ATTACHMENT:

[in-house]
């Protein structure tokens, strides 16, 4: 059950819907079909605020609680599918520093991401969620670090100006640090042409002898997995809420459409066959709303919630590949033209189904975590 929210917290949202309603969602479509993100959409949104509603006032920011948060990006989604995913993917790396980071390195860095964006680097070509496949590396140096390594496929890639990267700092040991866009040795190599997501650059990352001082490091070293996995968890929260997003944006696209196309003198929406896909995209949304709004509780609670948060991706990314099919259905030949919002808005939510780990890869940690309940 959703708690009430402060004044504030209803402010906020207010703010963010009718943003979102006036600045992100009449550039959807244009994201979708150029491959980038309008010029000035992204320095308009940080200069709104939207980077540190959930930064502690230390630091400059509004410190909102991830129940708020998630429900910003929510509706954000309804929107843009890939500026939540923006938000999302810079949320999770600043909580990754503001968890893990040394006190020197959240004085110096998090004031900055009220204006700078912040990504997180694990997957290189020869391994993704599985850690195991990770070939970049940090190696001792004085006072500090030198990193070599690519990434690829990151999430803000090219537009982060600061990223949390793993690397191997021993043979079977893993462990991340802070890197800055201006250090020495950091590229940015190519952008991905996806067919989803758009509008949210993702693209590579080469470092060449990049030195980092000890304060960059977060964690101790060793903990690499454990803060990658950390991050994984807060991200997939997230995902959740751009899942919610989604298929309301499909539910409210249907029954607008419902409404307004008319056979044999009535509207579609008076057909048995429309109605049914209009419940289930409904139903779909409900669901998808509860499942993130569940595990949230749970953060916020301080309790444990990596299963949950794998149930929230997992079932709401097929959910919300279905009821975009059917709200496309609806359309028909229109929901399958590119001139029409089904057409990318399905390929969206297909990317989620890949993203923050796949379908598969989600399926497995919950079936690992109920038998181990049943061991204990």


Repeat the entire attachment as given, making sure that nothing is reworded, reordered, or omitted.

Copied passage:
[in-house]
């Protein structure tokens, strides 16, 4: 059950819907079909605020609680599918520093991401969620670090100006640090042409002898997995809420459409066959709303919630590949033209189904975590 929210917290949202309603969602479509993100959409949104509603006032920011948060990006989604995913993917790396980071390195860095964006680097070509496949590396140096390594496929890639990267700092040991866009040795190599997501650059990352001082490091070293996995968890929260997003944006696209196309003198929406896909995209949304709004509780609670948060991706990314099919259905030949919002808005939510780990890869940690309940 959703708690009430402060004044504030209803402010906020207010703010963010009718943003979102006036600045992100009449550039959807244009994201979708150029491959980038309008010029000035992204320095308009940080200069709104939207980077540190959930930064502690230390630091400059509004410190909102991830129940708020998630429900910003929510509706954000309804929107843009890939500026939540923006938000999302810079949320999770600043909580990754503001968890893990040394006190020197959240004085110096998090004031900055009220204006700078912040990504997180694990997957290189020869391994993704599985850690195991990770070939970049940090190696001792004085006072500090030198990193070599690519990434690829990151999430803000090219537009982060600061990223949390793993690397191997021993043979079977893993462990991340802070890197800055201006250090020495950091590229940015190519952008991905996806067919989803758009509008949210993702693209590579080469470092060449990049030195980092000890304060960059977060964690101790060793903990690499454990803060990658950390991050994984807060991200997939997230995902959740751009899942919610989604298929309301499909539910409210249907029954607008419902409404307004008319056979044999009535509207579609008076057909048995429309109605049914209009419940289930409904139903779909409900669901998808509860499942993130569940595990949230749970953060916020301080309790444990990596299963949950794998149930929230997992079932709401097929959910919300279905009821975009059917709200496309609806359309028909229109929901399958590119001139029409089904057409990318399905390929969206297909990317989620890949993203923050796949379908598969989600399926497995919950079936690992109920038998181990049943061991204990």